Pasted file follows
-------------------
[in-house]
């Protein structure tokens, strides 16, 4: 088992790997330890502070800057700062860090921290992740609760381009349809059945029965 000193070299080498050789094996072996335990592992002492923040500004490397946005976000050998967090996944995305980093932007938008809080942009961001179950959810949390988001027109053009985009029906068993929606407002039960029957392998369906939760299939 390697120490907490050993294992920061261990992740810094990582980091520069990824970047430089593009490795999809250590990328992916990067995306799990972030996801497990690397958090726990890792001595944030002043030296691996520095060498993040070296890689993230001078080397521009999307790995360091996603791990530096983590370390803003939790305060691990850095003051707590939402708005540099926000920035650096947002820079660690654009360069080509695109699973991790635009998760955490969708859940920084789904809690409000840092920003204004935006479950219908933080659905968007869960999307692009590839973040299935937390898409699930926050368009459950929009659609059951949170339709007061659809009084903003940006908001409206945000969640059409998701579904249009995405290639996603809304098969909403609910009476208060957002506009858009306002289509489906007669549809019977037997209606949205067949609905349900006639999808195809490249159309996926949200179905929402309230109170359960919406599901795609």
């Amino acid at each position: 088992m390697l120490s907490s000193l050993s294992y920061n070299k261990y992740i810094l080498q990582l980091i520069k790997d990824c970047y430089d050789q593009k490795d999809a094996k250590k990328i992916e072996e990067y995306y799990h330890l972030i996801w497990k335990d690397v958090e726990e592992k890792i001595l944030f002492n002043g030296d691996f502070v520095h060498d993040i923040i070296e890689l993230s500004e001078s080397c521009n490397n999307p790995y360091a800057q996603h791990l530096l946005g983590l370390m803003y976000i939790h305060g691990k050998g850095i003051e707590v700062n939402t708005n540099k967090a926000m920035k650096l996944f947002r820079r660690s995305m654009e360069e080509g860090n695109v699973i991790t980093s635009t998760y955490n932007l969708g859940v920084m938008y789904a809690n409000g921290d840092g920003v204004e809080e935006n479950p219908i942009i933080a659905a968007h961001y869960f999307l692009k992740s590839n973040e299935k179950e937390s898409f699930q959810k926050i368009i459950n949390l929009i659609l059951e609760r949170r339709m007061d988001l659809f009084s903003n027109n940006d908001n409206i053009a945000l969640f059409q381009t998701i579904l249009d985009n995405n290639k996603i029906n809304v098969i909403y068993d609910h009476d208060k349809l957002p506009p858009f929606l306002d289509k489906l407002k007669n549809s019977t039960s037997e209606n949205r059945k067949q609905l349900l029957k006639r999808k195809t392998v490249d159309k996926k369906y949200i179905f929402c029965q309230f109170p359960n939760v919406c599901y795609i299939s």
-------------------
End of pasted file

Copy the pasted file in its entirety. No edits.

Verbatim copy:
[in-house]
């Protein structure tokens, strides 16, 4: 088992790997330890502070800057700062860090921290992740609760381009349809059945029965 000193070299080498050789094996072996335990592992002492923040500004490397946005976000050998967090996944995305980093932007938008809080942009961001179950959810949390988001027109053009985009029906068993929606407002039960029957392998369906939760299939 390697120490907490050993294992920061261990992740810094990582980091520069990824970047430089593009490795999809250590990328992916990067995306799990972030996801497990690397958090726990890792001595944030002043030296691996520095060498993040070296890689993230001078080397521009999307790995360091996603791990530096983590370390803003939790305060691990850095003051707590939402708005540099926000920035650096947002820079660690654009360069080509695109699973991790635009998760955490969708859940920084789904809690409000840092920003204004935006479950219908933080659905968007869960999307692009590839973040299935937390898409699930926050368009459950929009659609059951949170339709007061659809009084903003940006908001409206945000969640059409998701579904249009995405290639996603809304098969909403609910009476208060957002506009858009306002289509489906007669549809019977037997209606949205067949609905349900006639999808195809490249159309996926949200179905929402309230109170359960919406599901795609």
């Amino acid at each position: 088992m390697l120490s907490s000193l050993s294992y920061n070299k261990y992740i810094l080498q990582l980091i520069k790997d990824c970047y430089d050789q593009k490795d999809a094996k250590k990328i992916e072996e990067y995306y799990h330890l972030i996801w497990k335990d690397v958090e726990e592992k890792i001595l944030f002492n002043g030296d691996f502070v520095h060498d993040i923040i070296e890689l993230s500004e001078s080397c521009n490397n999307p790995y360091a800057q996603h791990l530096l946005g983590l370390m803003y976000i939790h305060g691990k050998g850095i003051e707590v700062n939402t708005n540099k967090a926000m920035k650096l996944f947002r820079r660690s995305m654009e360069e080509g860090n695109v699973i991790t980093s635009t998760y955490n932007l969708g859940v920084m938008y789904a809690n409000g921290d840092g920003v204004e809080e935006n479950p219908i942009i933080a659905a968007h961001y869960f999307l692009k992740s590839n973040e299935k179950e937390s898409f699930q959810k926050i368009i459950n949390l929009i659609l059951e609760r949170r339709m007061d988001l659809f009084s903003n027109n940006d908001n409206i053009a945000l969640f059409q381009t998701i579904l249009d985009n995405n290639k996603i029906n809304v098969i909403y068993d609910h009476d208060k349809l957002p506009p858009f929606l306002d289509k489906l407002k007669n549809s019977t039960s037997e209606n949205r059945k067949q609905l349900l029957k006639r999808k195809t392998v490249d159309k996926k369906y949200i179905f929402c029965q309230f109170p359960n939760v919406c599901y795609i299939s």